• additional brand new content on the pressing issues of democratic decline, social fragmentation and isolation, social care pressures, technological developments and climate change.

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This chapter focuses on different understandings of community development. As indicated in Chapter 1, we use ‘community development’ as an umbrella term to cover a range of different methods for working with communities:

  • to open up opportunities for collective action;

  • to improve living conditions and services;

  • to uphold and extend rights; and

  • to support individual advancement.

We set out the core principles and processes that characterise community development and distinguish it from related approaches and concepts. We review different models for working with communities, as well as exploring the relationship between community development and similar strategies for achieving change.

Internationally, community development encompasses many approaches, contributing in different ways within a set of core principles or expectations (see Boxes 2.1 and 2.2).

The European Community Development Network (ECDN, 2014) has adopted a similar common framework that brings together the values and principles shared by its members.

Many people and agencies contribute to community development. This chapter will focus primarily on the role of the community worker or organiser, who is often an outsider, usually in a paid job that involves working with residents or community members to support leaders, activists and volunteers to come together, co-ordinate their efforts and achieve the change they desire.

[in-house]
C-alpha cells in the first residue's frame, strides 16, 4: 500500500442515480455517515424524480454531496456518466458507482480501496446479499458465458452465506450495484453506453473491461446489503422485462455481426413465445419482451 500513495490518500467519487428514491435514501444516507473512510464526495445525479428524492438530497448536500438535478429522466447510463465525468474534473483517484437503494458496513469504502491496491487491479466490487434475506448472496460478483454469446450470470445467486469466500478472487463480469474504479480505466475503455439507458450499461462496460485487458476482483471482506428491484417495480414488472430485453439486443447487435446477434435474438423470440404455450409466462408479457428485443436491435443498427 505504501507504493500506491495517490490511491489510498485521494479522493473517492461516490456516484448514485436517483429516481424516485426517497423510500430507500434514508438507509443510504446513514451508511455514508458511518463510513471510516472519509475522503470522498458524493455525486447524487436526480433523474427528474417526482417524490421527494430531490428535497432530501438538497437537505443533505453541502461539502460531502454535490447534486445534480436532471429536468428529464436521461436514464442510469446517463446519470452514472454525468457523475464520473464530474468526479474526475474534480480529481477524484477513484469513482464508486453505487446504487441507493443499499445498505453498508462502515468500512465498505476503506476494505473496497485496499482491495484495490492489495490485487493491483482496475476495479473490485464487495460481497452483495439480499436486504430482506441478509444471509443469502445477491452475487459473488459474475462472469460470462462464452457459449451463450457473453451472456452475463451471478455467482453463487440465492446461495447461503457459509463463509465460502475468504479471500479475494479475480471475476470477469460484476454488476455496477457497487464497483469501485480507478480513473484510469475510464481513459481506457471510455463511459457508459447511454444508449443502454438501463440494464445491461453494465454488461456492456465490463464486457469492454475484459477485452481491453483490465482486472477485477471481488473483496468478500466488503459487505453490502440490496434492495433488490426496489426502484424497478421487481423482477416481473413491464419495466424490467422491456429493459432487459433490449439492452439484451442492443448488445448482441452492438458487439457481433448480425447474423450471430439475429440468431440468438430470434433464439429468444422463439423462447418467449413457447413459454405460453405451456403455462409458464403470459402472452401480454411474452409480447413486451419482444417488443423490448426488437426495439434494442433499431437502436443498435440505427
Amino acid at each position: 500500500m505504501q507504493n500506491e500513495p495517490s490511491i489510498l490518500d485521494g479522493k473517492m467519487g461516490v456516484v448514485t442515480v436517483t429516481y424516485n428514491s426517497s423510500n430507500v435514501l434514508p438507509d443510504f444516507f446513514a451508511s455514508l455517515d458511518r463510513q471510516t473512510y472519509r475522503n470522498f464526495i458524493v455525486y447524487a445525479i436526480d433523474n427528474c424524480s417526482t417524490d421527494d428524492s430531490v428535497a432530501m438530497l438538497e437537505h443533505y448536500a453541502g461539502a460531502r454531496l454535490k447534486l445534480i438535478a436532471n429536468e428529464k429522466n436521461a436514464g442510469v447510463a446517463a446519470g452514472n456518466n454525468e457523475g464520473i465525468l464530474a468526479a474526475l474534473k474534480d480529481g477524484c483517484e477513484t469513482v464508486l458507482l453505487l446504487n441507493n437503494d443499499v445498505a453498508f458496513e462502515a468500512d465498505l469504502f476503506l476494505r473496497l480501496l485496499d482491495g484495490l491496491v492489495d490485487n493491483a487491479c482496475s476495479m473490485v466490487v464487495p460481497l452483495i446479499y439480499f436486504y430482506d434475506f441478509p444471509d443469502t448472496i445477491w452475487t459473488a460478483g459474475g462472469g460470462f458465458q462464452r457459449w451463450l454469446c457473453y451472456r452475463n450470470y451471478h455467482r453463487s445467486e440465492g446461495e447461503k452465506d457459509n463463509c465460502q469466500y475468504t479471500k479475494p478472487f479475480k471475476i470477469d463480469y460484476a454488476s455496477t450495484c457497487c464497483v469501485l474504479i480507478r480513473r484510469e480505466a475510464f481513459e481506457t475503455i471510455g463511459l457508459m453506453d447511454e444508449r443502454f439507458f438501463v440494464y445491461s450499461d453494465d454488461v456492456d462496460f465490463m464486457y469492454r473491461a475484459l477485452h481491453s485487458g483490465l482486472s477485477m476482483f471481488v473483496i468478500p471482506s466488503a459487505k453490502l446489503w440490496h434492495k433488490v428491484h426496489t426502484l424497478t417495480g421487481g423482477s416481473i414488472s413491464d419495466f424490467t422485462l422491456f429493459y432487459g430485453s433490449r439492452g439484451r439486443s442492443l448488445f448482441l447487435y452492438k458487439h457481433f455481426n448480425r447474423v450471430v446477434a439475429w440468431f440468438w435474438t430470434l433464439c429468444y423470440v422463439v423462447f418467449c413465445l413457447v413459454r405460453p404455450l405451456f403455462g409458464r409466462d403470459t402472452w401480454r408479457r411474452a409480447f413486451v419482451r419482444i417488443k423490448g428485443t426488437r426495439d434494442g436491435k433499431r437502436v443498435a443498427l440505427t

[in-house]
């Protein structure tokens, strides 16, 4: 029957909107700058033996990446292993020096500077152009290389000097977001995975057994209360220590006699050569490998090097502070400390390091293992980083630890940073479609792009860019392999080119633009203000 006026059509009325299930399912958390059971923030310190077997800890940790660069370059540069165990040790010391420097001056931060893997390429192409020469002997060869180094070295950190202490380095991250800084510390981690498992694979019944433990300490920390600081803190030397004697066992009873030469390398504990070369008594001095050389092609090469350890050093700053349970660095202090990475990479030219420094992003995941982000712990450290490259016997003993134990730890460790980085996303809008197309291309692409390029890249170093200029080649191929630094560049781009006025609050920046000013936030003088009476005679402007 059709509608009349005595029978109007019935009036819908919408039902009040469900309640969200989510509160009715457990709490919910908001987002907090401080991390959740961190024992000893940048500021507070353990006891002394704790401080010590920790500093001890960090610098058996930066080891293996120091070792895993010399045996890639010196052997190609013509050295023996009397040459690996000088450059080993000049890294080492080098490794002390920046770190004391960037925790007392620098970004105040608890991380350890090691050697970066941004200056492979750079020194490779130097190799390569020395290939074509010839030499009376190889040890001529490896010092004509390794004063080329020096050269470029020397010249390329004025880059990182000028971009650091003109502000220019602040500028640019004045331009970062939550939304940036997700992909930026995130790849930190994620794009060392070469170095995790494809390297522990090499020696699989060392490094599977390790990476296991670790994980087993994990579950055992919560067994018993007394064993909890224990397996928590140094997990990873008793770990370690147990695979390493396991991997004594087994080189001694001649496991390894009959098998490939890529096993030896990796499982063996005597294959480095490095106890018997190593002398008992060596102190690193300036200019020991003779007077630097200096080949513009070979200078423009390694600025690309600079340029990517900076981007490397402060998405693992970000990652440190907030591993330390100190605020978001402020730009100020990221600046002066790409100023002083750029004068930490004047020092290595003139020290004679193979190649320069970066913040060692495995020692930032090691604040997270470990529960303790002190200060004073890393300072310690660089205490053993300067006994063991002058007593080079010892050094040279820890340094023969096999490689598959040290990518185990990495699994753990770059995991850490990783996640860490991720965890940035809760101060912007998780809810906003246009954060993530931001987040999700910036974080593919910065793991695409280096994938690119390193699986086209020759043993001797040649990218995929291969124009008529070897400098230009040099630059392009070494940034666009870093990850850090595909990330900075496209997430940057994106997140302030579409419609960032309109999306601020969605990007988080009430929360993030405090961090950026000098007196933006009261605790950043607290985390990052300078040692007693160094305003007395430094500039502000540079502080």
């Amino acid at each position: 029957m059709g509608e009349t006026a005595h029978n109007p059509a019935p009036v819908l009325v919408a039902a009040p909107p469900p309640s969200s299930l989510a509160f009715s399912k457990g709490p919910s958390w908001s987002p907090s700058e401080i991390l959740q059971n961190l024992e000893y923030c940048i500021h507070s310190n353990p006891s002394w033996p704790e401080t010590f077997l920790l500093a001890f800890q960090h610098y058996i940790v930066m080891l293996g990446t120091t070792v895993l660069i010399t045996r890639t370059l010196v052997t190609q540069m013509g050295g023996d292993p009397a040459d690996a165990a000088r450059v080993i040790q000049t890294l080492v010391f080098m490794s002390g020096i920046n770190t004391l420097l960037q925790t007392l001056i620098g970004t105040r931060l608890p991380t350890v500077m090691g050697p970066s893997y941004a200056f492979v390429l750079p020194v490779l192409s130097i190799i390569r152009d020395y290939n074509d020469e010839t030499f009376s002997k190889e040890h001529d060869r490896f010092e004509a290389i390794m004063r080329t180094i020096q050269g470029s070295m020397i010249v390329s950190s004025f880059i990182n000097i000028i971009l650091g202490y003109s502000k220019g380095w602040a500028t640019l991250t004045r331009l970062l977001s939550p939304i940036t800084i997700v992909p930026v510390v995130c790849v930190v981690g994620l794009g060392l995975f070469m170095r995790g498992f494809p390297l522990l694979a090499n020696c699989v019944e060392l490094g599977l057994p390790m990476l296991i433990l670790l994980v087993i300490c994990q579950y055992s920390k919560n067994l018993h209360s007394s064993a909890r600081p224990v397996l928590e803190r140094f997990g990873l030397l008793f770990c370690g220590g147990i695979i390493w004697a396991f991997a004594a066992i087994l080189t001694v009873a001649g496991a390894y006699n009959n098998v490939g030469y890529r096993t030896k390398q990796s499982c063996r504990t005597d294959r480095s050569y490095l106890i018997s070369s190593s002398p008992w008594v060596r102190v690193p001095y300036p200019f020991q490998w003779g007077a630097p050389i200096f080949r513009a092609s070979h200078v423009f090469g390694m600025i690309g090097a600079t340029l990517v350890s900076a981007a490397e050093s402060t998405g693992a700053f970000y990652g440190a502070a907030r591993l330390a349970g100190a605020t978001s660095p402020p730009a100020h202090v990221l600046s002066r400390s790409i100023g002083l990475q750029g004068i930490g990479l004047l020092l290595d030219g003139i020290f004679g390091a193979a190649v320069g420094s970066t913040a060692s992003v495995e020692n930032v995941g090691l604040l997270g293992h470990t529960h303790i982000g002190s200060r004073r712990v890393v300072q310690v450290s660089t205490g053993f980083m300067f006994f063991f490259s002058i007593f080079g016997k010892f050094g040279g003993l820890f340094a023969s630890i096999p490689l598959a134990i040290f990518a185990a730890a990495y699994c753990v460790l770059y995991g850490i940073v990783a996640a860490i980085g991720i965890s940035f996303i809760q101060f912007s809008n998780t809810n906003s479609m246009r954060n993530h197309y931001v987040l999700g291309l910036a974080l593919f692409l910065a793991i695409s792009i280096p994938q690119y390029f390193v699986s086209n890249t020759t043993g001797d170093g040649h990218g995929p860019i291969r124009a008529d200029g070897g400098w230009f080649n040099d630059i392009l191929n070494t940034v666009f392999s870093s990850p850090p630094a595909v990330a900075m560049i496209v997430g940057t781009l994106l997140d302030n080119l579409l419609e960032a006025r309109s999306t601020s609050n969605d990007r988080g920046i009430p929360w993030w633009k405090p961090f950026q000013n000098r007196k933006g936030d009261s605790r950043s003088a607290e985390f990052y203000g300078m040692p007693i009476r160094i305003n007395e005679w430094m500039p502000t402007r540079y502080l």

As we will see in Chapter 5, community work is skilled and strategic, but its starting point always involves learning to understand the community from the inside, listening to people’s experiences, identifying priority concerns and long-term goals. Arising from these conversations, the worker will help groups to form or engage with existing networks, agreeing broad aims and establishing how they want to run themselves.

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This chapter begins by tracking the way in which community development has evolved over the years and the factors that have shaped this evolution. It then identifies some of the recurrent policy themes that have driven interest in community development and describes the contribution that communities can make to these: welfare and service reform, democratic renewal, restoring community, and regenerating places and economies.

Community development today has many foundations in the past. Some lie in communities themselves: the mutual organisations, co-operatives and friendly societies of the eighteenth and nineteenth centuries, for example, where, as industrialisation gained pace, working-class people banded together to pool their resources, meet common needs and campaign for improved rights and better conditions. Some can be found in external initiatives, such as the university settlements which, from the 1880s onwards, brought students into poor urban areas to live and work with local communities. More recently, after World War Two, the UK government introduced community development in its colonies as a bulwark against communism and to foster economic development in the interests of empire. It was then deployed to prepare indigenous populations for a peaceful transition to independence. Marj Mayo (1975) traces similar ‘colonial’ antecedents in the US, where, she argues, self-help projects were supported in order to stave off discontent among Black and minority ethnic (BME) populations and ensure a skilled and disciplined labour force.

Community development also has roots in housing and planning. The origins of the tenants’ movement, for example, lie in the rent strikes of the late nineteenth and early twentieth centuries.